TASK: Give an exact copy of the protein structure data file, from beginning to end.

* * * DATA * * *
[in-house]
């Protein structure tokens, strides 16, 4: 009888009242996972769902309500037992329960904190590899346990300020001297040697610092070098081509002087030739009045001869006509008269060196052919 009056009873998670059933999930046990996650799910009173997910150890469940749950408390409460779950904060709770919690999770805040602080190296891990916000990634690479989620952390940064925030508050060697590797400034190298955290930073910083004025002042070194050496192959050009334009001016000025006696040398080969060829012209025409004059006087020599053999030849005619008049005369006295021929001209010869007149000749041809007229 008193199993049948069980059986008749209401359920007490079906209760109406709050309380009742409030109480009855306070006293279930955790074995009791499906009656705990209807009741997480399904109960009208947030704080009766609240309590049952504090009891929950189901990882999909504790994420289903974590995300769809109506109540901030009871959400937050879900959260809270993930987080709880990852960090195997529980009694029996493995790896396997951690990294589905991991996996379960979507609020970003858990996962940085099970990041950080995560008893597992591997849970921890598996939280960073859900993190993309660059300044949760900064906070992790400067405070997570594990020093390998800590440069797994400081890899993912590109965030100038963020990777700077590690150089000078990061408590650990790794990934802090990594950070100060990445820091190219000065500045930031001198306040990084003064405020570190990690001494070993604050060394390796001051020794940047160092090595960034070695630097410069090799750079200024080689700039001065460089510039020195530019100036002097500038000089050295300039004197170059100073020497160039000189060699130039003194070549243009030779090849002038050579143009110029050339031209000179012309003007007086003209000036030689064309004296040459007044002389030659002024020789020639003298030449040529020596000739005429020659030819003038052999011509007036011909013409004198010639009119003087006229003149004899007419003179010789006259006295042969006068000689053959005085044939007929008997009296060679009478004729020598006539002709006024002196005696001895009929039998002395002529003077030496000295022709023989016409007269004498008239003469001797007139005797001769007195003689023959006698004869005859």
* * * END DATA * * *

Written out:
[in-house]
């Protein structure tokens, strides 16, 4: 009888009242996972769902309500037992329960904190590899346990300020001297040697610092070098081509002087030739009045001869006509008269060196052919 009056009873998670059933999930046990996650799910009173997910150890469940749950408390409460779950904060709770919690999770805040602080190296891990916000990634690479989620952390940064925030508050060697590797400034190298955290930073910083004025002042070194050496192959050009334009001016000025006696040398080969060829012209025409004059006087020599053999030849005619008049005369006295021929001209010869007149000749041809007229 008193199993049948069980059986008749209401359920007490079906209760109406709050309380009742409030109480009855306070006293279930955790074995009791499906009656705990209807009741997480399904109960009208947030704080009766609240309590049952504090009891929950189901990882999909504790994420289903974590995300769809109506109540901030009871959400937050879900959260809270993930987080709880990852960090195997529980009694029996493995790896396997951690990294589905991991996996379960979507609020970003858990996962940085099970990041950080995560008893597992591997849970921890598996939280960073859900993190993309660059300044949760900064906070992790400067405070997570594990020093390998800590440069797994400081890899993912590109965030100038963020990777700077590690150089000078990061408590650990790794990934802090990594950070100060990445820091190219000065500045930031001198306040990084003064405020570190990690001494070993604050060394390796001051020794940047160092090595960034070695630097410069090799750079200024080689700039001065460089510039020195530019100036002097500038000089050295300039004197170059100073020497160039000189060699130039003194070549243009030779090849002038050579143009110029050339031209000179012309003007007086003209000036030689064309004296040459007044002389030659002024020789020639003298030449040529020596000739005429020659030819003038052999011509007036011909013409004198010639009119003087006229003149004899007419003179010789006259006295042969006068000689053959005085044939007929008997009296060679009478004729020598006539002709006024002196005696001895009929039998002395002529003077030496000295022709023989016409007269004498008239003469001797007139005797001769007195003689023959006698004869005859």